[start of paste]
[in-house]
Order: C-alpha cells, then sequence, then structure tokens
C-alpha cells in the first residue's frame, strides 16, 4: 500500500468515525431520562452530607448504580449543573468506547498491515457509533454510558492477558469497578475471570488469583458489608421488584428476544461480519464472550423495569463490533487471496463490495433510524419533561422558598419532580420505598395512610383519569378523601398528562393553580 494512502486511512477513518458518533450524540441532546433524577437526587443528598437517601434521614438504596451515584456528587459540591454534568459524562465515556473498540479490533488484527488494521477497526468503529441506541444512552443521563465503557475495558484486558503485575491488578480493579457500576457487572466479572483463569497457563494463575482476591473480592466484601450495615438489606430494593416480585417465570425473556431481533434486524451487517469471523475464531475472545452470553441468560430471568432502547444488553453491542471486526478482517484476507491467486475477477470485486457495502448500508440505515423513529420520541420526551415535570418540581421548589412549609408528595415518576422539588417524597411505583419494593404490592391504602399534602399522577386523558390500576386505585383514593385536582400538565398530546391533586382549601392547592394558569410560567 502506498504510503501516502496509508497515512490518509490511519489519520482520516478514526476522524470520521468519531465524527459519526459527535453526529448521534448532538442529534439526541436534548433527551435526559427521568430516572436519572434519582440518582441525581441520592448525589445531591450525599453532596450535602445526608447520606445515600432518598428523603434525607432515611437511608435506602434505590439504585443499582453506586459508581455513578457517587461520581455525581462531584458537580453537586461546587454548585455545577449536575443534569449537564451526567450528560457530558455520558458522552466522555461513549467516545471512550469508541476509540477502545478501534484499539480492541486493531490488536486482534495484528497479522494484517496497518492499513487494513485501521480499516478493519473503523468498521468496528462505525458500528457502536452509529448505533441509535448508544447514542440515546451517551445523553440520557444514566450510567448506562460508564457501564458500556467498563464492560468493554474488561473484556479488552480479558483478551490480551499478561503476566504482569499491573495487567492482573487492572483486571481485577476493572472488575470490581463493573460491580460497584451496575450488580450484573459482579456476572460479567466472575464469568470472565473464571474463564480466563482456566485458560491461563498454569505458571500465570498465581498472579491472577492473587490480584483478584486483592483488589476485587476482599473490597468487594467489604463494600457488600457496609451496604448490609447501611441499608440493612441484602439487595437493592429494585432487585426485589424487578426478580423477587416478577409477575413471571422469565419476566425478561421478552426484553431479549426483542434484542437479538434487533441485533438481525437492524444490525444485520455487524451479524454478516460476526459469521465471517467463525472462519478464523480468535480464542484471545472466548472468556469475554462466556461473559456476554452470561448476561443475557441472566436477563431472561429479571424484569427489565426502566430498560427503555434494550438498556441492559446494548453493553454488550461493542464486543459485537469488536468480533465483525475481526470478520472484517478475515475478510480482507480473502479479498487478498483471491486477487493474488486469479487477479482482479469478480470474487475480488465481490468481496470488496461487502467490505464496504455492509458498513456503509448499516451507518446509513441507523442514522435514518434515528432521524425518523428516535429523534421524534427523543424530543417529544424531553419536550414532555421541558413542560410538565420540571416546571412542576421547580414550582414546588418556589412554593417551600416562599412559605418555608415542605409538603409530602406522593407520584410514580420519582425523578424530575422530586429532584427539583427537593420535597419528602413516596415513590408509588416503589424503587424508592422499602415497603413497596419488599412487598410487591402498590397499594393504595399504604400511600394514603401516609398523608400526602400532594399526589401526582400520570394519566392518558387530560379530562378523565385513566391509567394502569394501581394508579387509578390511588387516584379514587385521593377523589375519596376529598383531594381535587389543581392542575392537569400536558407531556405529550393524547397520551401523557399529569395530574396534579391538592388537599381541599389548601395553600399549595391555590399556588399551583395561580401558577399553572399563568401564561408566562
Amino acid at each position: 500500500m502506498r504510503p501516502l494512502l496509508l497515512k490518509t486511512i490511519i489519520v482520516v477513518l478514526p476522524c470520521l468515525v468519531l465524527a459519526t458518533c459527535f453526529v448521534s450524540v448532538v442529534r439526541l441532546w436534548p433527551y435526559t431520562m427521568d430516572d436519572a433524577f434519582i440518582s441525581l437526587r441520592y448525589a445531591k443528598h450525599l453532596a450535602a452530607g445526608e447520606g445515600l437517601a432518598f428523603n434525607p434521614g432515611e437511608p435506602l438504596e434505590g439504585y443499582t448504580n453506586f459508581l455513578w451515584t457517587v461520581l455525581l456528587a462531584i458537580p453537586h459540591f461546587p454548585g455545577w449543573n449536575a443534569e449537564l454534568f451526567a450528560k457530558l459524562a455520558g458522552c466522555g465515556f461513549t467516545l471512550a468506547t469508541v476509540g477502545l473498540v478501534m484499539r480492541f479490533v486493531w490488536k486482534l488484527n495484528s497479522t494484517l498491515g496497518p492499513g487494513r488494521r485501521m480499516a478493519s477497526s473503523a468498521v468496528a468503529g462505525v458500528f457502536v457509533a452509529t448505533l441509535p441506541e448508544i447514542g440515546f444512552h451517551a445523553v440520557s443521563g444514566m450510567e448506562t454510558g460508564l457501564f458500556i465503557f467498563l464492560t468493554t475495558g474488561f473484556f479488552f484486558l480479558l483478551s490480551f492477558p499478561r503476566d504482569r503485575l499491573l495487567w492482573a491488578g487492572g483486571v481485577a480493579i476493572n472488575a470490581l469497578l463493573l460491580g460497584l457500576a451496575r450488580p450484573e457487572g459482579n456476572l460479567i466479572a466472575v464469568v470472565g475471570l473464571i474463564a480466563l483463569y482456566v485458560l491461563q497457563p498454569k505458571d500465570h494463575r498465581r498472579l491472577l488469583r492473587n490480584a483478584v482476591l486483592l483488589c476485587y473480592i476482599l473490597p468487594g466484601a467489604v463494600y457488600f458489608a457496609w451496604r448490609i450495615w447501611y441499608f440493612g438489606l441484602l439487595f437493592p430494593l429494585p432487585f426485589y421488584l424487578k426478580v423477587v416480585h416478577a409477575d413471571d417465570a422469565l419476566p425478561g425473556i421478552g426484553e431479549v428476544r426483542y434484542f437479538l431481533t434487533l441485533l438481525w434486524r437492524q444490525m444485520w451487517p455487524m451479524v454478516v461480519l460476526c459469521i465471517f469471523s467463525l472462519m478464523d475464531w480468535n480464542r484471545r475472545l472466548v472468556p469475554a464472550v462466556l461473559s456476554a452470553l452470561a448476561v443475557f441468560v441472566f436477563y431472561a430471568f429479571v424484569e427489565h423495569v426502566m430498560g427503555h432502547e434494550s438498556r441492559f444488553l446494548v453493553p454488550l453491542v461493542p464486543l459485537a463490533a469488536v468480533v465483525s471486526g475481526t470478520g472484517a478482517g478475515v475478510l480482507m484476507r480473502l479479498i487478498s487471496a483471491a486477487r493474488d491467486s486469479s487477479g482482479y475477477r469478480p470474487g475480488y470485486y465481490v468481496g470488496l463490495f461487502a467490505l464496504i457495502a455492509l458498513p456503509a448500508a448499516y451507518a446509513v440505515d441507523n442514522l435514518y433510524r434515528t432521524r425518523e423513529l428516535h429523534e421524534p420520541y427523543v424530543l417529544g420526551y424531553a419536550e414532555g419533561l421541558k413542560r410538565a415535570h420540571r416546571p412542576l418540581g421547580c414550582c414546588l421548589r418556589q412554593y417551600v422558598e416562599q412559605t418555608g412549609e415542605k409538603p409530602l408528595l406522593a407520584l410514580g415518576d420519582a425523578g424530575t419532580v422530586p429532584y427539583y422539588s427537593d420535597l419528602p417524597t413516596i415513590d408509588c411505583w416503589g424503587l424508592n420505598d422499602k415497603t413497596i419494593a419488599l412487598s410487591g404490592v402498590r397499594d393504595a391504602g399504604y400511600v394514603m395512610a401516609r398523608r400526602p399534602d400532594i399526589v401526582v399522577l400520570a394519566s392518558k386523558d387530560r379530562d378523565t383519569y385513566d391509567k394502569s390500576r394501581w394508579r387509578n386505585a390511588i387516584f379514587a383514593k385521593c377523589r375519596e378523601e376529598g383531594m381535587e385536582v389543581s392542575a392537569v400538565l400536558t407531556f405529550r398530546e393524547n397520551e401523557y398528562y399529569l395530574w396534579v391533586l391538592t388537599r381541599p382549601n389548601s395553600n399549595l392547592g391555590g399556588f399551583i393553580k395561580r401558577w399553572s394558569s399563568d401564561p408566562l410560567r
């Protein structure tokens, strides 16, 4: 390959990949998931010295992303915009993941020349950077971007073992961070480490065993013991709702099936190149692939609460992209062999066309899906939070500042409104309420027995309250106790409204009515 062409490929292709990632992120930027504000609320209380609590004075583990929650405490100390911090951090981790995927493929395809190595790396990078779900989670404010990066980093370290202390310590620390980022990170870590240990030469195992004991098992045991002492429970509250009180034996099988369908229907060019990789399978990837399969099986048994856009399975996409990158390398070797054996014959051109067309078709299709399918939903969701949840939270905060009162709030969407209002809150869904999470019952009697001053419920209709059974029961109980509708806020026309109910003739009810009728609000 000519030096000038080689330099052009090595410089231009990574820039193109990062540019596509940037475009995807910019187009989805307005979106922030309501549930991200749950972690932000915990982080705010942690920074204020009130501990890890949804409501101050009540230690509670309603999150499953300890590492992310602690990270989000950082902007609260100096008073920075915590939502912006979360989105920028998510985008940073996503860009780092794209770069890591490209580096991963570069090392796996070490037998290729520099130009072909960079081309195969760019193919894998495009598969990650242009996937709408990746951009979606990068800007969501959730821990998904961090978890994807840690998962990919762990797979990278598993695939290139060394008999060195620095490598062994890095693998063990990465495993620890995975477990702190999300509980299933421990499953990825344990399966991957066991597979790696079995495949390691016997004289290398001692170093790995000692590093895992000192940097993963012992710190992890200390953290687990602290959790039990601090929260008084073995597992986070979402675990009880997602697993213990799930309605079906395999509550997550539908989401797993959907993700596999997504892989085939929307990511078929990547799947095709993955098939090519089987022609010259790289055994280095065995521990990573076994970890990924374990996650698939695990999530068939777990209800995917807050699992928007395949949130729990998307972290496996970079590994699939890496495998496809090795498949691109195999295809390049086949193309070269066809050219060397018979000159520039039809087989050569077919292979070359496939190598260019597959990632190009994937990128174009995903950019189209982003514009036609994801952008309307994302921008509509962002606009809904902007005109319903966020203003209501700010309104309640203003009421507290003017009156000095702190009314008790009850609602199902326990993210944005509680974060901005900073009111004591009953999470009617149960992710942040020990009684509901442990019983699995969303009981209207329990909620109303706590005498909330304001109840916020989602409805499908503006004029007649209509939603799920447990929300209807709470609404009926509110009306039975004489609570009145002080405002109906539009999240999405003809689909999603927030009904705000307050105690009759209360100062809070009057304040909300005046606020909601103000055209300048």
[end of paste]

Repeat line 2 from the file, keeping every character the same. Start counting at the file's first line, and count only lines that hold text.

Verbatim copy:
Order: C-alpha cells, then sequence, then structure tokens